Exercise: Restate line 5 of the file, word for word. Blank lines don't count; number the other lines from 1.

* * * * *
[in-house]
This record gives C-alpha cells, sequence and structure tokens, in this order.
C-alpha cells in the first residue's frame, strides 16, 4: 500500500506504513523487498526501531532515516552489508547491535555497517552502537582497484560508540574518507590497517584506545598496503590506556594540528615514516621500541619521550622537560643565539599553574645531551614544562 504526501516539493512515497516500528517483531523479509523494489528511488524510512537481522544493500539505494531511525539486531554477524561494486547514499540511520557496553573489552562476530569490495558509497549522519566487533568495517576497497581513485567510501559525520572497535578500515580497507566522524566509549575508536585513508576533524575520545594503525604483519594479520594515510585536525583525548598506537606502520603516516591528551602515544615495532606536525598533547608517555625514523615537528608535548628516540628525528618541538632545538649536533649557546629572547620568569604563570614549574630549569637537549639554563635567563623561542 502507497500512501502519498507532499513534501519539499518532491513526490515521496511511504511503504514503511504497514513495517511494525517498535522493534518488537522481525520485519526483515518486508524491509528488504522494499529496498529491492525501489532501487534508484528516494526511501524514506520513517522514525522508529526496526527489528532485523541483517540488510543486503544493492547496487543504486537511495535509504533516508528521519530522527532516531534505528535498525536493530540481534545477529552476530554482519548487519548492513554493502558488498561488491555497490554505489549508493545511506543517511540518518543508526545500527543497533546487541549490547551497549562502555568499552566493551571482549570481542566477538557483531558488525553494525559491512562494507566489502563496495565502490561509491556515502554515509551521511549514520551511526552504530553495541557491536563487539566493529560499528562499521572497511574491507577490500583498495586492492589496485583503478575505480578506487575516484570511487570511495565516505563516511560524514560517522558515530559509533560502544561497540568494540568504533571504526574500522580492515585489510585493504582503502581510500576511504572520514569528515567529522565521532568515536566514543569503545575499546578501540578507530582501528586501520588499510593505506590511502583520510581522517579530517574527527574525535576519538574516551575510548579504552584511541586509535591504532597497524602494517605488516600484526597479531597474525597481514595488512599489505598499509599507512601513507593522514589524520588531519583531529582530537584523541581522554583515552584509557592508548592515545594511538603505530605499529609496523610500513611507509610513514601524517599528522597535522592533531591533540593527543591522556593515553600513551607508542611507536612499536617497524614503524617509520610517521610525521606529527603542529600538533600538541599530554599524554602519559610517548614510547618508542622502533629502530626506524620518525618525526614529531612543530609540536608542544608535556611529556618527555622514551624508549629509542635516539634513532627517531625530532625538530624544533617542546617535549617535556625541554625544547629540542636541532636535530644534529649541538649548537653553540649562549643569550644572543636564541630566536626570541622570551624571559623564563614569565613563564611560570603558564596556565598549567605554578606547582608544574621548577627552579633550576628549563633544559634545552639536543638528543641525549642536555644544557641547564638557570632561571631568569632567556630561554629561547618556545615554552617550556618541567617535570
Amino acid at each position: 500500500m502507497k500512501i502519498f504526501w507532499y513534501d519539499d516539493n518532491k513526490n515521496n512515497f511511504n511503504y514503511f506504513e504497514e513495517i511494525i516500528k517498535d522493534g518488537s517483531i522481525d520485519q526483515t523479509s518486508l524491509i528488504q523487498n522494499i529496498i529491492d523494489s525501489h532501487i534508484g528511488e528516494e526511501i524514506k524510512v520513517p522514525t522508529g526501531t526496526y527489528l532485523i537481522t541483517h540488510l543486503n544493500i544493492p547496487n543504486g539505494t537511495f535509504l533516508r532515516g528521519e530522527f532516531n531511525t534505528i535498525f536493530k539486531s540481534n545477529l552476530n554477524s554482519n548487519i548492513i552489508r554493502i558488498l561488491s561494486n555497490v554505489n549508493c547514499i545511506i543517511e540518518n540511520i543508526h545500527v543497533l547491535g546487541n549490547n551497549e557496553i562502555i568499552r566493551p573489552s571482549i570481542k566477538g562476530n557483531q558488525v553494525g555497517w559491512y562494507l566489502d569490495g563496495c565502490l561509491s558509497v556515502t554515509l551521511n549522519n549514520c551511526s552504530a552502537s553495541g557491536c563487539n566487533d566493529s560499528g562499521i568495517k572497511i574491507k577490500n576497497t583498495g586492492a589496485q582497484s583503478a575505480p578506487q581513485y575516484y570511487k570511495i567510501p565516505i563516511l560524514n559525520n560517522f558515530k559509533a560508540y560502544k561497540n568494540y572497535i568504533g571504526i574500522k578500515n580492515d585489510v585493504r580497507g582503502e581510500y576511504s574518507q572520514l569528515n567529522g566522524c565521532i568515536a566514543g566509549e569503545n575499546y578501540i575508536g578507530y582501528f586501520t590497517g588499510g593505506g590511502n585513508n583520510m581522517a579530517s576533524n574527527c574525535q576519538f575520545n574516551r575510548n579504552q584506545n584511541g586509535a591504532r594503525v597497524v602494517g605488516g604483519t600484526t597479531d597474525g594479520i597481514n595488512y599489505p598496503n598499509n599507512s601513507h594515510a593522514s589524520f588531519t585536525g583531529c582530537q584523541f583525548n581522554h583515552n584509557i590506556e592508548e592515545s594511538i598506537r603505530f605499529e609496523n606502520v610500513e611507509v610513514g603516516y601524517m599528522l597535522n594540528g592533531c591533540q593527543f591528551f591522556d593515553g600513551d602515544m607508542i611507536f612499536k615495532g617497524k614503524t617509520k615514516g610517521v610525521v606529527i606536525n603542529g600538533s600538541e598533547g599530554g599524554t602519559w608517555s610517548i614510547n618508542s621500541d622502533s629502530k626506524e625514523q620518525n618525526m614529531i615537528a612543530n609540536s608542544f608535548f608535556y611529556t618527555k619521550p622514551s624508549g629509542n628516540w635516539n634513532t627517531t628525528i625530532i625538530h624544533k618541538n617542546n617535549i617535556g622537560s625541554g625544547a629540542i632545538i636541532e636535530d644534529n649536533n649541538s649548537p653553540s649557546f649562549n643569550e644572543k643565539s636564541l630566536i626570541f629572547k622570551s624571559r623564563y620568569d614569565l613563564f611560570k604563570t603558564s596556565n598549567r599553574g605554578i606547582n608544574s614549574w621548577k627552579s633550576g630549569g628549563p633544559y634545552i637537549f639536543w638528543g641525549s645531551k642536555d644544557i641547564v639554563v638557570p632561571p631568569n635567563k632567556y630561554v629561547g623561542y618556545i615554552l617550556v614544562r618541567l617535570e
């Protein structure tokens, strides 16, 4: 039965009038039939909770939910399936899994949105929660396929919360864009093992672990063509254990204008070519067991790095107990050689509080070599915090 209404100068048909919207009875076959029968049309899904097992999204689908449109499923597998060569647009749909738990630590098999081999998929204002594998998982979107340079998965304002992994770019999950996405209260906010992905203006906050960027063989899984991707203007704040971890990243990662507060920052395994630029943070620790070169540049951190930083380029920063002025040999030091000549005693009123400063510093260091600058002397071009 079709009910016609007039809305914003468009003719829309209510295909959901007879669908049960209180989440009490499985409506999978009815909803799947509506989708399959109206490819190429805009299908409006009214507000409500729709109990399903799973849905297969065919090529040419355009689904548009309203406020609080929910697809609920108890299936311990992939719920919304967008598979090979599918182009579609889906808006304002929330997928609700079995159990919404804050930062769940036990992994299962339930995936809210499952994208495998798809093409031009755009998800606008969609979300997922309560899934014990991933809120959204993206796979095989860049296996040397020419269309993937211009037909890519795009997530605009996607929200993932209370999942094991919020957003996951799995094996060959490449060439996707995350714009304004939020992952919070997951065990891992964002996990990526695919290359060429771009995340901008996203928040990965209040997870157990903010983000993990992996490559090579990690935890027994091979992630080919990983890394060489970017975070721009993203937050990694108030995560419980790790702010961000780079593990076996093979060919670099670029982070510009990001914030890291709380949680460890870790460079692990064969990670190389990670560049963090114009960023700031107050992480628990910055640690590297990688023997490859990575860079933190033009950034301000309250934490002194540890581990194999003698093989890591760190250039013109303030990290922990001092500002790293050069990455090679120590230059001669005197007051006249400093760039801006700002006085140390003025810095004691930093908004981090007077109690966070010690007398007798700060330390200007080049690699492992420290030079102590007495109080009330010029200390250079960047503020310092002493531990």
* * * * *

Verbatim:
């Protein structure tokens, strides 16, 4: 039965009038039939909770939910399936899994949105929660396929919360864009093992672990063509254990204008070519067991790095107990050689509080070599915090 209404100068048909919207009875076959029968049309899904097992999204689908449109499923597998060569647009749909738990630590098999081999998929204002594998998982979107340079998965304002992994770019999950996405209260906010992905203006906050960027063989899984991707203007704040971890990243990662507060920052395994630029943070620790070169540049951190930083380029920063002025040999030091000549005693009123400063510093260091600058002397071009 079709009910016609007039809305914003468009003719829309209510295909959901007879669908049960209180989440009490499985409506999978009815909803799947509506989708399959109206490819190429805009299908409006009214507000409500729709109990399903799973849905297969065919090529040419355009689904548009309203406020609080929910697809609920108890299936311990992939719920919304967008598979090979599918182009579609889906808006304002929330997928609700079995159990919404804050930062769940036990992994299962339930995936809210499952994208495998798809093409031009755009998800606008969609979300997922309560899934014990991933809120959204993206796979095989860049296996040397020419269309993937211009037909890519795009997530605009996607929200993932209370999942094991919020957003996951799995094996060959490449060439996707995350714009304004939020992952919070997951065990891992964002996990990526695919290359060429771009995340901008996203928040990965209040997870157990903010983000993990992996490559090579990690935890027994091979992630080919990983890394060489970017975070721009993203937050990694108030995560419980790790702010961000780079593990076996093979060919670099670029982070510009990001914030890291709380949680460890870790460079692990064969990670190389990670560049963090114009960023700031107050992480628990910055640690590297990688023997490859990575860079933190033009950034301000309250934490002194540890581990194999003698093989890591760190250039013109303030990290922990001092500002790293050069990455090679120590230059001669005197007051006249400093760039801006700002006085140390003025810095004691930093908004981090007077109690966070010690007398007798700060330390200007080049690699492992420290030079102590007495109080009330010029200390250079960047503020310092002493531990």